New Book and Mini-Workshop Explores the Sacred Art of Bowing

New Book and Mini-Workshop Explores the Sacred Art of Bowing
July 29, 2010 Michela Mangiaracina

Bowing: A Moving Meditation for Personal TransformationSedona, AZ (July 29, 2010) – Bowing is the most beautiful of human activities, representing all of life in its most poetic form. It is also a great form of exercise. The simple, repetitive motion uses every major joint and muscle in your body, pumps your heart, and makes you sweat.

Now, you can explore the sacred art of bowing with a new book by Dahn Yoga Education entitled, Bowing: A Moving Meditation for Personal Transformation, released by Sedona-based publisher BEST Life Media. To celebrate the new book’s release, a free mini-workshop on the sacred art of bowing will be held on Thursday, August 12th from 7:00-8:30 p.m. at the Sedona Creative Life Center.

Used by Asian cultures for centuries, bowing strengthens your body, mind and spirit. Like other forms of meditation, bowing helps you develop discipline and a focused, centered mind. However, it is more grounding than traditional sitting meditation, because it also requires flowing movement and physical strength. This movement gets the body’s energy flowing and naturally brings up joy and gratitude for your physical being.

Bowing: A Moving Meditation for Personal Transformation brings this ancient meditative practice into modern times with step-by-step instructions and illustrations. This inspiring guide will help you understand the art of bowing and how practicing it can have profound impacts on your life. You’ll learn how to build strength, cultivate humility, and embrace oneness through the simple act of bowing. After only a few weeks of practice, you’ll enjoy greater vitality, more peace, and an uplifted spirit.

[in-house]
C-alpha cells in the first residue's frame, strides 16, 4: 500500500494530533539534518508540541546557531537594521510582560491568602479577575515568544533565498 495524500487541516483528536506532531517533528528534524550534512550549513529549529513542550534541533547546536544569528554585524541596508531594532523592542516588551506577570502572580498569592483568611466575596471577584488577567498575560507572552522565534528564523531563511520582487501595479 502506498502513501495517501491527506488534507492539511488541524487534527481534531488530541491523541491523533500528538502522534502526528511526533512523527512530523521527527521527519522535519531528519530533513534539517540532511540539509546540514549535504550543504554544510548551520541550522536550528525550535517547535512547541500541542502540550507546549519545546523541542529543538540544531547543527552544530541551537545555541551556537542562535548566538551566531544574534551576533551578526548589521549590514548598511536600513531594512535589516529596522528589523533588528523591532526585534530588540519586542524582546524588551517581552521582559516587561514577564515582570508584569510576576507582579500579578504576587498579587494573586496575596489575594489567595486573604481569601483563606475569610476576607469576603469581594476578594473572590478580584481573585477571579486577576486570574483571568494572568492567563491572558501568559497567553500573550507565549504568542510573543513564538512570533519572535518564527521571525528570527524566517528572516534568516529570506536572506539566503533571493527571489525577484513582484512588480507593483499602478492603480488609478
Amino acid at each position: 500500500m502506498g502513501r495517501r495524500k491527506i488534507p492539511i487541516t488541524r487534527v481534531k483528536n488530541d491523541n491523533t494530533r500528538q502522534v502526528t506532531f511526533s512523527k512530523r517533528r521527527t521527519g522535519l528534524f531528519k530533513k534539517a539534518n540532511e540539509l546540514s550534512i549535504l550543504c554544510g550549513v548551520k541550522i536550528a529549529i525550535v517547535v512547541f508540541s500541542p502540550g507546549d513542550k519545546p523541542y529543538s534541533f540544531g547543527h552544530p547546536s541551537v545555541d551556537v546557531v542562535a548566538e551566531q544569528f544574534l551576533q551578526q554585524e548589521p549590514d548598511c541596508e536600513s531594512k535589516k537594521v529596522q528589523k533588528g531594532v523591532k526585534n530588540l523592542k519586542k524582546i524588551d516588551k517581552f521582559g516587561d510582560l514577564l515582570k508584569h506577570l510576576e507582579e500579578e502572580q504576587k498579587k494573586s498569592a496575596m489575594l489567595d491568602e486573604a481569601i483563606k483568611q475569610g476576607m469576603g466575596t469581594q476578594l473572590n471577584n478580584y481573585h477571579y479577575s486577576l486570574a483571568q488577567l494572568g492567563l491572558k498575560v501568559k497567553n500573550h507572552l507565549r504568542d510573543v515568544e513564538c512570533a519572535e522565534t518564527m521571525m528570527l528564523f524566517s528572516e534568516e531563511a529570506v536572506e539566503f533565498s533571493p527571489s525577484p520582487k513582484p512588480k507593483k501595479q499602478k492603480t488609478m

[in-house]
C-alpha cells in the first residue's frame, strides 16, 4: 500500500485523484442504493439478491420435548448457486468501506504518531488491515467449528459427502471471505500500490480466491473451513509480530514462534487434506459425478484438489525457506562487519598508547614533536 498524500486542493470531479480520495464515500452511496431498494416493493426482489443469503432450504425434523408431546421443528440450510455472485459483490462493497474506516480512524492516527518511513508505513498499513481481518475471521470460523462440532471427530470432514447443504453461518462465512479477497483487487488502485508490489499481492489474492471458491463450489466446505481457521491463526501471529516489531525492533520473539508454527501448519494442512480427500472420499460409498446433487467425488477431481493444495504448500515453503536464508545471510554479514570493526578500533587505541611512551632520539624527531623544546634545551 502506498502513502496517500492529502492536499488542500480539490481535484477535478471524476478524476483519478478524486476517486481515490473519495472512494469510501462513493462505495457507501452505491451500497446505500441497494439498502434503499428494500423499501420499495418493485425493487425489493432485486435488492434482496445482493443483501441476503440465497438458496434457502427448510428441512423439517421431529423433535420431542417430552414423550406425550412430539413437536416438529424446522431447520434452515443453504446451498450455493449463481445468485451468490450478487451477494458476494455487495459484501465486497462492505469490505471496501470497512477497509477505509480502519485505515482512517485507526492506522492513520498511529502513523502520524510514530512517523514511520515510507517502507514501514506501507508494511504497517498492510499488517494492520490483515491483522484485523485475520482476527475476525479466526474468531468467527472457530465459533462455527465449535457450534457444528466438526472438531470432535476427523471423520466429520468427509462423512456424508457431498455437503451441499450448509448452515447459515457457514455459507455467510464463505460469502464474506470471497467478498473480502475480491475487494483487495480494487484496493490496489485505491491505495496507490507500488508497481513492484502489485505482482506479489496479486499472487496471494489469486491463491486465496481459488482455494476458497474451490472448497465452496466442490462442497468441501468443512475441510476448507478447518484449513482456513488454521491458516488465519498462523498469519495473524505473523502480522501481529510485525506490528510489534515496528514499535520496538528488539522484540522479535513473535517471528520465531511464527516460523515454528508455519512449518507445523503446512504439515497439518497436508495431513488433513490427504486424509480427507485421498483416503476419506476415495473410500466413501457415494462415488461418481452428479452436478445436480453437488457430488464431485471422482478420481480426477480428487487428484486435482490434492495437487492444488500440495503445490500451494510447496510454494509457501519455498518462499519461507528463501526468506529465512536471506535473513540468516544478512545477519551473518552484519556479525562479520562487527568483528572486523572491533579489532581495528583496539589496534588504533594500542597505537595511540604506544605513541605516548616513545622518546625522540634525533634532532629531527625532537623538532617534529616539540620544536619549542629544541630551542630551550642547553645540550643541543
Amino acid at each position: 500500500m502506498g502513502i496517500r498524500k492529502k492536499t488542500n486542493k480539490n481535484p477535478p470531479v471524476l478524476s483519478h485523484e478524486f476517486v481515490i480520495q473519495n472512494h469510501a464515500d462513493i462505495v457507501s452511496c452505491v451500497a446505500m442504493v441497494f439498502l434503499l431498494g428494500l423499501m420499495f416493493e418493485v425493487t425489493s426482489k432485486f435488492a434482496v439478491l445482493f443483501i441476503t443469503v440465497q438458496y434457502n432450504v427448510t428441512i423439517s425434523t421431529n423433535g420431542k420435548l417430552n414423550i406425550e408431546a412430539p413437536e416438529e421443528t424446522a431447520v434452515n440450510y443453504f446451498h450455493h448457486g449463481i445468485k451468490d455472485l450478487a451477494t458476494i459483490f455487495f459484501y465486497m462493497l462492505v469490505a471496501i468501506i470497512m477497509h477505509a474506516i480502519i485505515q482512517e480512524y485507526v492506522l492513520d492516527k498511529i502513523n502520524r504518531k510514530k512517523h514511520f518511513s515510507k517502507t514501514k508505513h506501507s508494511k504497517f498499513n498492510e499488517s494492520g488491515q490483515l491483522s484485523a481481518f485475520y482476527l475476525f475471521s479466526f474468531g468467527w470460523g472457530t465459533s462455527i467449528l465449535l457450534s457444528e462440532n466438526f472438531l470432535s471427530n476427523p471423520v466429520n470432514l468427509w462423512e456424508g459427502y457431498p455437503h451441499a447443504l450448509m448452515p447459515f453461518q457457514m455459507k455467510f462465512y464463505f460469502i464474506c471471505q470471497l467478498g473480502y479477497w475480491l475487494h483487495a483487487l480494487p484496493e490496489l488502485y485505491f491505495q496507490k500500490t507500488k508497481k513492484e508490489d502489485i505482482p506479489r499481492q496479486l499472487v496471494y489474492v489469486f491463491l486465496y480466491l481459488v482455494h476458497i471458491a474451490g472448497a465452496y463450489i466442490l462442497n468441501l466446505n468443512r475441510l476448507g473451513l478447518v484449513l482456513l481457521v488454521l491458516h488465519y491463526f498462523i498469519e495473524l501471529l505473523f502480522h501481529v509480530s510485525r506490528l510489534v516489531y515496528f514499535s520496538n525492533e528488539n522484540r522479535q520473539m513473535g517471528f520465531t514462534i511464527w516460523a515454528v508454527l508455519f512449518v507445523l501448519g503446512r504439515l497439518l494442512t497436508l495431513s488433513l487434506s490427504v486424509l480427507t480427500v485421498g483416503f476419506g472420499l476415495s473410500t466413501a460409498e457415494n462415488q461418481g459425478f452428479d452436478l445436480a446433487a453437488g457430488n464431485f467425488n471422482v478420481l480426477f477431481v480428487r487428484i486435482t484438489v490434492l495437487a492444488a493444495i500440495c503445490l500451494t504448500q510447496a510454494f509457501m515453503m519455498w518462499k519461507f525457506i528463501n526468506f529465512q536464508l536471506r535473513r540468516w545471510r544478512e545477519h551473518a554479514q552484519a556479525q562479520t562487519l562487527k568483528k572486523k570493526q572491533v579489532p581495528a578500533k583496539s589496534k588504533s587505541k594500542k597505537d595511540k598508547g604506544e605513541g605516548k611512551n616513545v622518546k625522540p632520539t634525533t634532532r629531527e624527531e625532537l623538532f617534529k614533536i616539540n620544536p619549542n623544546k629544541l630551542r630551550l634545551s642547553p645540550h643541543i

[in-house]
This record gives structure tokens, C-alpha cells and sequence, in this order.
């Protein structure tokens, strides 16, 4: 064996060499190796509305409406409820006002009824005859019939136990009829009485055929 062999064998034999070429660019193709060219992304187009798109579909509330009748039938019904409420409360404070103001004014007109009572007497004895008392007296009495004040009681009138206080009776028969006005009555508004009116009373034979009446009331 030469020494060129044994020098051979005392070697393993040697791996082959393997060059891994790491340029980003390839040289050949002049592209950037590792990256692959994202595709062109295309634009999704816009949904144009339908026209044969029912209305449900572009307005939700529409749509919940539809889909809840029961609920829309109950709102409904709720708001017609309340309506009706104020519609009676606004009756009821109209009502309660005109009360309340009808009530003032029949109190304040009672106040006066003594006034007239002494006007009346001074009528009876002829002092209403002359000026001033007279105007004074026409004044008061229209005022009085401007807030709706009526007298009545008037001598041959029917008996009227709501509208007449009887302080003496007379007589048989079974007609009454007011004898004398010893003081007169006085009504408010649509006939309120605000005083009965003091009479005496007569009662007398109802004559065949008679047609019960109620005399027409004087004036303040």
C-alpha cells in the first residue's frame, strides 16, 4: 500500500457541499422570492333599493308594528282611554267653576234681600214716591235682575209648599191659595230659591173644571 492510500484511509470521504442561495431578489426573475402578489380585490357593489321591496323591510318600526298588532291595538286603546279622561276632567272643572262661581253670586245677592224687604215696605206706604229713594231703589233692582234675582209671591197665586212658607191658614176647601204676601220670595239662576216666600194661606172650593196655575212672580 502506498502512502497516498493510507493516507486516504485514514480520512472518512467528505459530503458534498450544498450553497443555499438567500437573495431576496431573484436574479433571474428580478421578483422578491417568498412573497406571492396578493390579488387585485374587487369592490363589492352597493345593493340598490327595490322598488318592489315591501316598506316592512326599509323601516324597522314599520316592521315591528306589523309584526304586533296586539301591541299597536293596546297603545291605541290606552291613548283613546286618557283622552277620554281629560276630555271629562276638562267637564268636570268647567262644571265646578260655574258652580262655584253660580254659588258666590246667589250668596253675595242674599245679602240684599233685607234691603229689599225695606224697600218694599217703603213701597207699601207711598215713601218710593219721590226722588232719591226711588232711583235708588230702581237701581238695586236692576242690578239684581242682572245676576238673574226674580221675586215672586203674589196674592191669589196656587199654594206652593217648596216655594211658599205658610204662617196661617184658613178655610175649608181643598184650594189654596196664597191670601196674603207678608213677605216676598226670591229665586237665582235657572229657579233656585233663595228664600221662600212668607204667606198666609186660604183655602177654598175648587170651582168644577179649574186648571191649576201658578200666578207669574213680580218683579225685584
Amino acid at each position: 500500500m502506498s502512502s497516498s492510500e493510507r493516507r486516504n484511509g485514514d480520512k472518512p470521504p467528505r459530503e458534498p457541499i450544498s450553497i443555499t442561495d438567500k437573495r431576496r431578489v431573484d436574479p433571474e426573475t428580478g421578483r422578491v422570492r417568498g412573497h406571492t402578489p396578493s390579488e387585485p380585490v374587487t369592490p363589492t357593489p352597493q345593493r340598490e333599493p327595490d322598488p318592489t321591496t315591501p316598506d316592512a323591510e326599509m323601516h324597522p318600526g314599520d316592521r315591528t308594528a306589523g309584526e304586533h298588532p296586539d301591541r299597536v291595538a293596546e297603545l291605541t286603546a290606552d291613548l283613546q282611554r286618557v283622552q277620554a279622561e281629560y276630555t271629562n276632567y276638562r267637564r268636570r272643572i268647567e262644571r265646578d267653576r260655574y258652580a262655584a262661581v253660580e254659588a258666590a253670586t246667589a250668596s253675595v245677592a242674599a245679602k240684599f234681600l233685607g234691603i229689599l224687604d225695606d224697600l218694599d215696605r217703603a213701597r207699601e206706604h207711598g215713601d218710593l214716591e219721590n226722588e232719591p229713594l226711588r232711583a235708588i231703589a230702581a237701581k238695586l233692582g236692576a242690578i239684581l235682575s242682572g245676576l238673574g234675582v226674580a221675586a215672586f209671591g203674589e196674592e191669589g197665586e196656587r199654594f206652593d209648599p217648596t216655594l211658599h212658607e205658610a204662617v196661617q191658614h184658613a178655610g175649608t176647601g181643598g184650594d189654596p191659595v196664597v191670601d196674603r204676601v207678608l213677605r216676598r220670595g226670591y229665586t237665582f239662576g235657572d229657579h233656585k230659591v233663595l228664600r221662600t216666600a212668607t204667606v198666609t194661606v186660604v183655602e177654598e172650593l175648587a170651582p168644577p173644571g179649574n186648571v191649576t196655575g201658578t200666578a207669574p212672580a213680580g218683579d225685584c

While many people may associate bowing with worship or some sort of superstition, in reality, it is a very natural act arising in almost every culture around the world. All of the world’s major religions use some form of bowing during prayer or other devotional activities. As a part of everyday life, it is especially associated with Eastern cultures, where people commonly bow to one another as a sign of mutual respect. Even in the West, people bow when receiving applause at the end of a performance.

The August 12th mini-workshop will highlight a highlight a brief presentation on bowing, practical principles and an experiential full-body bowing meditation session. This type of bowing is not affiliated with any religion or belief system. Bowing as a mind-body practice is centered on the development of internal and external grace for personal self-reflection and self-reverence. It offers a low-impact, symmetrical exercise that produces a light cardiovascular workout. Modifications will be presented for those with physical limitations or other discomforts.

The bowing workshop will be led by Genia Sullivan, a Dahn Yoga instructor since 2001 who has been using this moving meditation practice for the past ten years. Ms. Sullivan also holds a Master’s Degree in Pastoral Ministry from Boston College in Massachusetts. For more information or to RSVP (not required, but appreciated) contact Genia by email at, or call 617-913-5761. The workshop is free, although donations to help offset the cost of the venue are welcomed. Books will also be available for sale at the workshop.

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